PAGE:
But listen on, and Nobodies Birthday's debut album is much deeper than that. Yes the influences are clear and the band unashamedly borrow from the likes of Ride, The Stone Roses and of course, Oasis. But not only have they used these influences to create their own sound, they also manage to move seamlessly between styles on "All You Ever Want Is Everything".
While opener "Take My Time" is all angry guitars and snarly vocals, the album quickly moves on to NB's lighter side with "So High", complete with hazy sound effects of what sounds like a late night babble of band banter. "Lemonade Wages" is the first to showcase the guitar talent of the band with a superb opening riff before the woozy vocals kick in. The album swiftly goes full-on pop with "Boomerang" which has a melody and lyrics that wouldn't be out of place on a Now! album (You are my boomerang / come flying back to me x100).
Things get serious again with one of the standout tracks, recent single "She's The World" which was already improving with every listen, and within the context of the album somehow becomes even stronger. It's probably singer Dom Rolfe's best moment on the album as he moves from tender verses to a genuinely uplifting chorus.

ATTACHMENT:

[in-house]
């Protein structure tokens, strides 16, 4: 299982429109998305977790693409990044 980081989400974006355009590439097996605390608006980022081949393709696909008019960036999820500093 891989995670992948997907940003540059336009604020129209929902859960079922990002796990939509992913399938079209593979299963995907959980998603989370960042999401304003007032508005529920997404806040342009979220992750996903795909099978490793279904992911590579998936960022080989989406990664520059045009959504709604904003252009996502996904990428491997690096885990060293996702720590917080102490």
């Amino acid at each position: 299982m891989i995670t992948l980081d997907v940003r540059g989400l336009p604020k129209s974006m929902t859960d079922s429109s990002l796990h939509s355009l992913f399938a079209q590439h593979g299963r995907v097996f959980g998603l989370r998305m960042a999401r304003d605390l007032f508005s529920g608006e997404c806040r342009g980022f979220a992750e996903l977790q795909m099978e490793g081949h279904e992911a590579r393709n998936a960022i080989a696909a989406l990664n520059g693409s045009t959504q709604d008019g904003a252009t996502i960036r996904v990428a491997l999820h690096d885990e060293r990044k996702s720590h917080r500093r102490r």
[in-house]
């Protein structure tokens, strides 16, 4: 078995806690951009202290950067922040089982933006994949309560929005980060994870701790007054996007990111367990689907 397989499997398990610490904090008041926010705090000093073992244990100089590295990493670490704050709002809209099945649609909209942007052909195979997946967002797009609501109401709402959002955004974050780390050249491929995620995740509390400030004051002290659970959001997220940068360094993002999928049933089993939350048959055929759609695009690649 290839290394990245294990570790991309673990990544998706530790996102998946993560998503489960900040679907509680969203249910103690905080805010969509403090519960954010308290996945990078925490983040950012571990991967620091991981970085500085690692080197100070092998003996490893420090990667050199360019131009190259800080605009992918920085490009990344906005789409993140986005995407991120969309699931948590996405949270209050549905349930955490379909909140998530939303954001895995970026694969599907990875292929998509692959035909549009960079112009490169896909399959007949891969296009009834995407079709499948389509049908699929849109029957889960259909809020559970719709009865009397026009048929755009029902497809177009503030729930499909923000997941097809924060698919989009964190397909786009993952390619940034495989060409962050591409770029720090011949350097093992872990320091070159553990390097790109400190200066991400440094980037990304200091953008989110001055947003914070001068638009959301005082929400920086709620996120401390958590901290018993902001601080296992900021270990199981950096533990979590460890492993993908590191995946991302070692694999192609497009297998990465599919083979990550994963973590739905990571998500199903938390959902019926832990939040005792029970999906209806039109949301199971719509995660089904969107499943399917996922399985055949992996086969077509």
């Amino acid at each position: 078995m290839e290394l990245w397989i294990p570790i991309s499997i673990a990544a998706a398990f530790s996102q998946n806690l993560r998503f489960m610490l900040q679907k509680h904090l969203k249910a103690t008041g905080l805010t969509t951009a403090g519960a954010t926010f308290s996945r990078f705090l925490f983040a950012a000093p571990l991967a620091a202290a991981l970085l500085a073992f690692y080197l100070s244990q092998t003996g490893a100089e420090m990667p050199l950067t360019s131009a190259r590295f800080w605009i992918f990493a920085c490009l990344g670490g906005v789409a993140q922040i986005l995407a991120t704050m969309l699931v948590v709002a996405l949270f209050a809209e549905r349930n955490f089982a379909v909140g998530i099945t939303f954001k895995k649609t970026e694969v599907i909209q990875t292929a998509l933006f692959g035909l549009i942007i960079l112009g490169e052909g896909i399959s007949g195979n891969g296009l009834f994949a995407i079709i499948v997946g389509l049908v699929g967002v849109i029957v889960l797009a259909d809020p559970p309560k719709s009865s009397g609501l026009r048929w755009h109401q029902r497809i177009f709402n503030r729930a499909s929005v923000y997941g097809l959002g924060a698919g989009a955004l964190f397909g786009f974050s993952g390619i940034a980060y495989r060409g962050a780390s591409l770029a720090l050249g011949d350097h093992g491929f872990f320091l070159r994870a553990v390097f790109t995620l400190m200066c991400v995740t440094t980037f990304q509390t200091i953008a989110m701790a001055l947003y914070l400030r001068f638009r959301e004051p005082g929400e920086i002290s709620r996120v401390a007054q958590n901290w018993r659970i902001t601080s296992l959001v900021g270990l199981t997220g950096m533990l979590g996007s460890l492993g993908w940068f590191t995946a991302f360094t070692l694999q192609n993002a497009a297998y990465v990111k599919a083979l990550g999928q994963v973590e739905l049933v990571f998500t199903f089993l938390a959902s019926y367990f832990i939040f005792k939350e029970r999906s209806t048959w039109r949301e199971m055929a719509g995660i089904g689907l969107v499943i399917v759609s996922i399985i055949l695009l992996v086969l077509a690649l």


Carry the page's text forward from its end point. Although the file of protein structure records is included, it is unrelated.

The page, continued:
That's quickly followed by another switch in style, to the fantastically upbeat re-worked version of "Hiding In The Dark". Almost unrecognisable from the single version of the track, but thankfully guitarist Ryan O'Brien's superb work is still there, brought to life by a quicker beat and much more powerful vocals. "Benefits" brings heavier guitars into the mix but doesn't quite hit the mark, although that may be partly due to the fairly abysmal lyrics (in between the wo-oh-ohs).
Any fears the album is petering out into generic three minute rock and roll ("Timewaster", "White Knuckle Ride") are put to bed with the brilliant "No Secrets". This song has everything - a rousing drum intro, brooding verses and a big emotional chorus. Without doubt the standout track of the album, and it's followed swiftly by another highlight with closer "Jigsaw Pieces". This is another change of pace and after a storming guitar intro the chorus moves the album back to the poppier end of the Nobodies Birthday spectrum. A fitting closer, a nice contrast from the Oasis-esque opener, and a reminder that Nobodies Birthday are not just a 90s tribute act, but the real deal.